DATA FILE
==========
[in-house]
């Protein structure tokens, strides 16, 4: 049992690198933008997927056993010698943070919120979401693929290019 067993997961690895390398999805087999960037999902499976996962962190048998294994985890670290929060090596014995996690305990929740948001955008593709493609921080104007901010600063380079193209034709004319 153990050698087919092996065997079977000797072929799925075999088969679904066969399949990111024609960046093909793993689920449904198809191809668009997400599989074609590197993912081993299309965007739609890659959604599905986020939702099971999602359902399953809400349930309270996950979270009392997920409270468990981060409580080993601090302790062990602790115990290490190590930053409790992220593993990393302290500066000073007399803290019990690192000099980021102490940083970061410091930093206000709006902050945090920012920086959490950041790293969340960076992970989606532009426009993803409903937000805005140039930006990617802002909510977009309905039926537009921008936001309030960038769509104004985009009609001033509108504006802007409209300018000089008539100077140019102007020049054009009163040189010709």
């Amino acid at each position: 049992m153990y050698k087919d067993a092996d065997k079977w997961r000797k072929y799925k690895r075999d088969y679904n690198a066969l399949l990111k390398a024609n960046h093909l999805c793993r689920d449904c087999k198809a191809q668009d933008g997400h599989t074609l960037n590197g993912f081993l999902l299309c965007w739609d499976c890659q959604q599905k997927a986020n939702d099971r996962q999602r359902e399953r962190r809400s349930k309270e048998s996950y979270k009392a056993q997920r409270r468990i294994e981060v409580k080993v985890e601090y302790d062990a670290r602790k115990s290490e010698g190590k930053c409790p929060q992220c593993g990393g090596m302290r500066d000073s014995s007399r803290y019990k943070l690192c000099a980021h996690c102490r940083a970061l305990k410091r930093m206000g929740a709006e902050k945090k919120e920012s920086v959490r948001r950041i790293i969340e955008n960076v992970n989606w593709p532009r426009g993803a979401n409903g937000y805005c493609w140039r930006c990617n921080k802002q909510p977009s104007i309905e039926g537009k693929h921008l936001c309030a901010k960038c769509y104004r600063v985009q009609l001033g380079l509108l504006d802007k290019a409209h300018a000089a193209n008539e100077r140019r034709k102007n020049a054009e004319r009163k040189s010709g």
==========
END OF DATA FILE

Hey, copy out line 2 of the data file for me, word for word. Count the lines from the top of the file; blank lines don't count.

């Protein structure tokens, strides 16, 4: 049992690198933008997927056993010698943070919120979401693929290019 067993997961690895390398999805087999960037999902499976996962962190048998294994985890670290929060090596014995996690305990929740948001955008593709493609921080104007901010600063380079193209034709004319 153990050698087919092996065997079977000797072929799925075999088969679904066969399949990111024609960046093909793993689920449904198809191809668009997400599989074609590197993912081993299309965007739609890659959604599905986020939702099971999602359902399953809400349930309270996950979270009392997920409270468990981060409580080993601090302790062990602790115990290490190590930053409790992220593993990393302290500066000073007399803290019990690192000099980021102490940083970061410091930093206000709006902050945090920012920086959490950041790293969340960076992970989606532009426009993803409903937000805005140039930006990617802002909510977009309905039926537009921008936001309030960038769509104004985009009609001033509108504006802007409209300018000089008539100077140019102007020049054009009163040189010709």